Zero: The Food System Needs a Rethink
The Land Institute’s work on perennial grains was recently featured in an interview the George Monbiot on the Bloomberg News podcast Zero with Akshat Rathi.
“Agriculture is the worst thing we’ve ever done to the planet,” environmental journalist and campaigner George Monbiot.
“So this is, I think, a really exciting way forward here. The great majority of our grain crops come from annual plants, in other words plants which live and die within one year. Large areas covered by annual plants are quite rare in nature. And they generally only occur in the wake of a disaster. So where a landslide, or a fire, or a volcanic eruption clears the ground. And the annual plants are specialists in colonizing bare ground, so they’ll quickly colonize it, they’ll reproduce very fast, and dominate for a couple of years. And then the longer-lasting plants are perennials, which live more than one year. They then come in and swallow up that space and push the annuals out. So almost all our green crops are annual. And that means that to grow them, we need to create a disaster every year, we need to clear the land and we do it either by plowing or by spraying. And then we carry on spraying to kill the competition and to kill the pests which might eat these very tender little shoots which are coming up, and then we have to splash on the fertilizer and use loads of water and really pamper them to get them going. And it’s a catastrophic system.”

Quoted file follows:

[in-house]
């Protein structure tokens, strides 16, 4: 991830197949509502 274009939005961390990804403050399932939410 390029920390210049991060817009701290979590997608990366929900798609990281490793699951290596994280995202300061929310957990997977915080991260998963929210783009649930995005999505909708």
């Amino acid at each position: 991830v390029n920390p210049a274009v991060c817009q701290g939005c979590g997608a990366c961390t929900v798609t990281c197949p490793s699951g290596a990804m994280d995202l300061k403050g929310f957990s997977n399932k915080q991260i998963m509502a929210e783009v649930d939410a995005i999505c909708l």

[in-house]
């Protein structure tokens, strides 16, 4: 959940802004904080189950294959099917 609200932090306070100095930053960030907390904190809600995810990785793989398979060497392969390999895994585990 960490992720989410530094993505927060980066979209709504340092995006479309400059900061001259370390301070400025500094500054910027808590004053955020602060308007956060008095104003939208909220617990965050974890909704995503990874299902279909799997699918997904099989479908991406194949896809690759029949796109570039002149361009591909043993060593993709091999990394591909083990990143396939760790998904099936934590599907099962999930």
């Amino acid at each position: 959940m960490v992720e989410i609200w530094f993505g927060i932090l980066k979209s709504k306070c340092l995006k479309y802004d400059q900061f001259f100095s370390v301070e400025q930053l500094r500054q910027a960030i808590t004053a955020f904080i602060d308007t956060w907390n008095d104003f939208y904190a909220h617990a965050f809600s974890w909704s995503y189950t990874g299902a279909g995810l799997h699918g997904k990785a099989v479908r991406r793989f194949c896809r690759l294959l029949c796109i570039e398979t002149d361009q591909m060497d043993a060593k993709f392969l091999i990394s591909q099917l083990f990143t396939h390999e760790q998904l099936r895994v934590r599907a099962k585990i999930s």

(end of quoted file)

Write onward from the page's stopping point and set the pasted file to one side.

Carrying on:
“For the past 100 years or so, some scientists have had the dream of replacing these annual crops with perennial crops because they see the enormous difference they can make in terms of environmental damage, but also potentially food security. And finally, at last, that dream has been realized, driven primarily by this group called The Land Institute in Salina, Kansas. One of the crops has gone all the way now and it’s fully commercialized, and it’s a variety of rice, which they have developed with Yunnan University in southern China. Already, there’s many thousands of hectares of this rice being grown. In some cases, it’s been harvested for six harvests continuously and is still producing the same yields as annual rice produces. And the farmers are desperate for it a) because there’s much less soil erosion involved, you don’t have to plow every year, I mean, eventually, you’ll have to replace the crops but after several years, rather than every year, and secondly, that they’re desperately short of labor, because a lot of the young people have moved to the cities. And of course, you don’t have to plant every year. So I’ve eaten this rice, it’s just the same as any other short grain rice, I really could not tell the difference. And then they’re developing a whole series of other grain crops now, types of wheat or related species to wheat, barley, sorghum, sunflower, beans, peas, lentils. Not all of them have gone very far down the line. Some of them are progressing faster than others. But they’re tremendously exciting, not just because you create less environmental damage by growing them, but also because they appear to be more resilient to environmental crises. So to give you an example, the Land Institute is developing this very promising perennial sunflower, and it’s been growing its blocks of perennial sunflowers alongside blocks of annual sunflowers. In one year, it was hit by a major drought that completely wiped out the annual sunflowers. The perennials just sailed through. And the reason for that is their roots are down deeper, their structures above ground are tougher and more robust. And yeah, they just shrugged the drought off.”